Artists are creative people. But in today’s crowded market where anyone can call themselves an artist, you have to try and cut through the noise. Creating beautiful works of art is no longer enough, you have to adapt yourself from being creator and maker to being a marketer and sales person. This means that you are in charge of your own promotion online and off line, you are doing your own admin and books and you are constantly looking for new opportunities to show your work. The actual art creation is becoming a smaller and smaller part of what you do.
The good news is that with so many online platforms today, you can be in charge of your own promotion and you no longer depend on ‘brick and mortar’ galleries to showcase your art. You can add your work to multiple galleries and wait for the sales to happen. However, things are not that simple. The questions are: how do you get seen and what ‘ingredients’ are needed for people to buy your art?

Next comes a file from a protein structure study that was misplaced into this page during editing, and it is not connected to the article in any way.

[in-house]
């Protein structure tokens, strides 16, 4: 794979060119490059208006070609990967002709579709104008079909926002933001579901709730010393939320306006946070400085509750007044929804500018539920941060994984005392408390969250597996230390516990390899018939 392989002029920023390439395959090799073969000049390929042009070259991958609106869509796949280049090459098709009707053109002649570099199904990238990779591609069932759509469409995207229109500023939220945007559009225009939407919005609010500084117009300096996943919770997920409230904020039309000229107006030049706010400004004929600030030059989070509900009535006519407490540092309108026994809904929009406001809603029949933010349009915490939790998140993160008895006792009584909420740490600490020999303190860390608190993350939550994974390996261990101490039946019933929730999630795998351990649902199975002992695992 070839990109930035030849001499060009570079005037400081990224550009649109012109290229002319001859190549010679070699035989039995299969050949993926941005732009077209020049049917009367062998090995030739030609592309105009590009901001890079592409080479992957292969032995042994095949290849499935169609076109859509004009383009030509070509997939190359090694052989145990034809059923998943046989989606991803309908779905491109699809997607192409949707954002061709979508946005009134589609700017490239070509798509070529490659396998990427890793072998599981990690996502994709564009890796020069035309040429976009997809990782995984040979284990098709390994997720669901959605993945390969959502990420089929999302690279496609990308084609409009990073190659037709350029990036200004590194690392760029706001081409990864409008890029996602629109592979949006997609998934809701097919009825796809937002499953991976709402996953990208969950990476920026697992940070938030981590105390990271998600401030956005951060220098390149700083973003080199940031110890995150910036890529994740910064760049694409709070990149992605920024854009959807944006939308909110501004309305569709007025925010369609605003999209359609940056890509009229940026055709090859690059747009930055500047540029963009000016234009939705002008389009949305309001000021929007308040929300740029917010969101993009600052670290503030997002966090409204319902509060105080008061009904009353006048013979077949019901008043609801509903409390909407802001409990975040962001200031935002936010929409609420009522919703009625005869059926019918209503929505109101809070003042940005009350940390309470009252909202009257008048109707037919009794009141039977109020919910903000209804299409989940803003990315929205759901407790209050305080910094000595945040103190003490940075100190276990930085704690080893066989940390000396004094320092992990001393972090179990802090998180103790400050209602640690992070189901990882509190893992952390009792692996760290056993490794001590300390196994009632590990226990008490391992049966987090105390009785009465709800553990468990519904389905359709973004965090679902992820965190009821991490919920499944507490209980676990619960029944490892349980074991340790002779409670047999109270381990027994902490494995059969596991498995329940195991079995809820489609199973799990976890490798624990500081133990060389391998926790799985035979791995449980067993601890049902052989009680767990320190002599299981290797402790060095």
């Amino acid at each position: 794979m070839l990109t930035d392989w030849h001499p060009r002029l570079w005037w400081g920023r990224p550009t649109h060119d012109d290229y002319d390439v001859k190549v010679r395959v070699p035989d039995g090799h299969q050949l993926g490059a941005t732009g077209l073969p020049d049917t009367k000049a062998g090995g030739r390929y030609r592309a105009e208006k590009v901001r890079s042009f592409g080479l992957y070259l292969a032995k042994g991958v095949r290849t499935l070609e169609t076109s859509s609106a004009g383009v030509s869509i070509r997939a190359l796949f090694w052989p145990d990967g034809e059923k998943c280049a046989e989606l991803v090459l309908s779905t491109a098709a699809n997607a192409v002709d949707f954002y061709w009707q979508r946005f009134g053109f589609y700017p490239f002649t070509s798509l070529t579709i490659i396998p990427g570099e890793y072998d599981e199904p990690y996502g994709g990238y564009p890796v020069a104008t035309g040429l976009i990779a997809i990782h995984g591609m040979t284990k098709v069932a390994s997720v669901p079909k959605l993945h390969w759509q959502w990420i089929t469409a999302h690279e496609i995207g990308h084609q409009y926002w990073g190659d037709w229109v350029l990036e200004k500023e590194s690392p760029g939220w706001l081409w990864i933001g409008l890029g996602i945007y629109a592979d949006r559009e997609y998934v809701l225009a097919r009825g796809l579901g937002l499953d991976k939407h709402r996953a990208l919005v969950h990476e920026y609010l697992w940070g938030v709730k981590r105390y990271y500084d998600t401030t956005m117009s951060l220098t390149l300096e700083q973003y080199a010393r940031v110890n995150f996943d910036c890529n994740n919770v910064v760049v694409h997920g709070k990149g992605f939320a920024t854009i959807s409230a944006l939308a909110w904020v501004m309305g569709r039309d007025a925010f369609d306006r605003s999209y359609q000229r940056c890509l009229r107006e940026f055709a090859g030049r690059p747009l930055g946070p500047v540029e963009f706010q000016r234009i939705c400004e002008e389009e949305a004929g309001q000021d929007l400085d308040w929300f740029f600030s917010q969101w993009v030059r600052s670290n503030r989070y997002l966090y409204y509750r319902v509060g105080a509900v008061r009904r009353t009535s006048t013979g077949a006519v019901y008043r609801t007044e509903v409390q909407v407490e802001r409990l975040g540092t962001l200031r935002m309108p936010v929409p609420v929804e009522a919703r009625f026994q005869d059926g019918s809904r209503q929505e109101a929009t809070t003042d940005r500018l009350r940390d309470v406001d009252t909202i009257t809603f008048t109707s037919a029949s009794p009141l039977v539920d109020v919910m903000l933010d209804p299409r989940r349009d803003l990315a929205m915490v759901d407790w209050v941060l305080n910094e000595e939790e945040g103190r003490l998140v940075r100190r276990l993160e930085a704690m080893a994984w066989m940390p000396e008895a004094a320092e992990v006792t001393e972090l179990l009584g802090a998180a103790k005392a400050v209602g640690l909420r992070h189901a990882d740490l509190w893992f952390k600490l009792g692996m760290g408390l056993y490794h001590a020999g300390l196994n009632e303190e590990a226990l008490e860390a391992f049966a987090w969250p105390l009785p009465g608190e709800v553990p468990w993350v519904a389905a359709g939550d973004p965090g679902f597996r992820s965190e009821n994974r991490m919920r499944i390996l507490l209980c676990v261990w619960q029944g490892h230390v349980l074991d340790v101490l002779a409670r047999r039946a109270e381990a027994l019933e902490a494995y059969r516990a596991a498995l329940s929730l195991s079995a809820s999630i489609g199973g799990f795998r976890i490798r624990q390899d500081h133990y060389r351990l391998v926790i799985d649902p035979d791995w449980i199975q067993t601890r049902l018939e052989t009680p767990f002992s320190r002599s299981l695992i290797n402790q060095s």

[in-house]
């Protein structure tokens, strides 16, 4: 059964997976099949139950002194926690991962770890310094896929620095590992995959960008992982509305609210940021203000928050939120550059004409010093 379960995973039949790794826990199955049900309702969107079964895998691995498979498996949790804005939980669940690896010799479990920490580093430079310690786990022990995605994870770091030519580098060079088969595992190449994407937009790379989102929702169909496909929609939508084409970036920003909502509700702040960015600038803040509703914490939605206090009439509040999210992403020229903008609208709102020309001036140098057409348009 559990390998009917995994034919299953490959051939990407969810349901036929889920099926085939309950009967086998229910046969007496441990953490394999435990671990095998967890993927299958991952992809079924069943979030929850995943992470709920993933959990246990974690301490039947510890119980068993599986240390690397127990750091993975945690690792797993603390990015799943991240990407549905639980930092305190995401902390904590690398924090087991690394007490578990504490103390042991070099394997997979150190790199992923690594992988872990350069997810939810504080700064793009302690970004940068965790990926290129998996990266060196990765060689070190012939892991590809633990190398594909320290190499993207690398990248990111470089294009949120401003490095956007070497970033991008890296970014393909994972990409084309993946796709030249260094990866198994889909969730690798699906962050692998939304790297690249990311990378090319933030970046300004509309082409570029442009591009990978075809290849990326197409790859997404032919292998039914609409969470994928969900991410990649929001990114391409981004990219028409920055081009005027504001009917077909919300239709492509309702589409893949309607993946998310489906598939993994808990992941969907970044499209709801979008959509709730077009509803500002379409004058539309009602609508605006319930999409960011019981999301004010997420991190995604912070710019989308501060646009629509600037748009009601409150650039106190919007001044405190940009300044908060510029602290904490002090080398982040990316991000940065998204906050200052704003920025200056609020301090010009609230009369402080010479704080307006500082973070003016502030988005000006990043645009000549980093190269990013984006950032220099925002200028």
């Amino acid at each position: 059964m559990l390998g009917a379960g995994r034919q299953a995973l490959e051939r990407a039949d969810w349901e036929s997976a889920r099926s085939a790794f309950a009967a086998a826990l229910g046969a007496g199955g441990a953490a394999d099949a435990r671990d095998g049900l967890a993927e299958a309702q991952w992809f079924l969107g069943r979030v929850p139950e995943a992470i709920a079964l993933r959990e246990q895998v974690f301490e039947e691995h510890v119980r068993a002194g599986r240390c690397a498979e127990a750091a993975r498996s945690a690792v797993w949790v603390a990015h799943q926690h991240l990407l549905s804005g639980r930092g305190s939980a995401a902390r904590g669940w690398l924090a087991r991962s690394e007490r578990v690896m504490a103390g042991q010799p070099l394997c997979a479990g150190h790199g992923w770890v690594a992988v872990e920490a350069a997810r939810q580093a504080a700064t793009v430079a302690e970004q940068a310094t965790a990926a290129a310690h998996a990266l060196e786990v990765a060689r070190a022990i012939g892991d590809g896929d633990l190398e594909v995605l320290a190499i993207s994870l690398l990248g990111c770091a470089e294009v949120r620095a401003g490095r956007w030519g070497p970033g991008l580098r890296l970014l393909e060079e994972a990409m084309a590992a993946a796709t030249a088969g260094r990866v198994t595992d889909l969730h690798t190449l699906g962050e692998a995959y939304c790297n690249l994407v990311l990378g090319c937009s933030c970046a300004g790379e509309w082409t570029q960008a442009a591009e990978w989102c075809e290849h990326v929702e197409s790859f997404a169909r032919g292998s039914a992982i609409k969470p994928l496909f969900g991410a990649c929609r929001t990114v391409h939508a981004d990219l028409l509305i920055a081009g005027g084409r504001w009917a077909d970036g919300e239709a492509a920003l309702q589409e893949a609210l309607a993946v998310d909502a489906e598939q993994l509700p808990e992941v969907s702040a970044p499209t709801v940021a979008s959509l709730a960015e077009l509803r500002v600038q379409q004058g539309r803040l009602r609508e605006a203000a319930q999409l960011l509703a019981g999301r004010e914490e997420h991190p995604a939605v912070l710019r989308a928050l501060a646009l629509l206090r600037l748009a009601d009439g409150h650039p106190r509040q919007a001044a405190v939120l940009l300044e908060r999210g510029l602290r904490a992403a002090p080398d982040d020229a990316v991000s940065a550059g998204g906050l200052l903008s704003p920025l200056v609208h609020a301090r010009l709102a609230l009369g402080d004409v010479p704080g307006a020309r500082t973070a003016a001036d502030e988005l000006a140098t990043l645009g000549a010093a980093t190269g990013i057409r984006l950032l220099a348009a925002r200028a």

I’m an artist, tutor and director of the online art gallery Art2Arts, so I see artists adding new work daily. What I wanted to share with you today are some of the key ingredients to selling your artwork online.
Creative titles for your artworks and relevant descriptions
Don’t just write ‘original artwork on canvas’ – this doesn’t sell the work. You need to be descriptive and tell a story. Talk about the work, what inspired you, how you created your work, colours you may have used and on top of it, you need to sound inspiring and excited about the work you spent so many hours creating.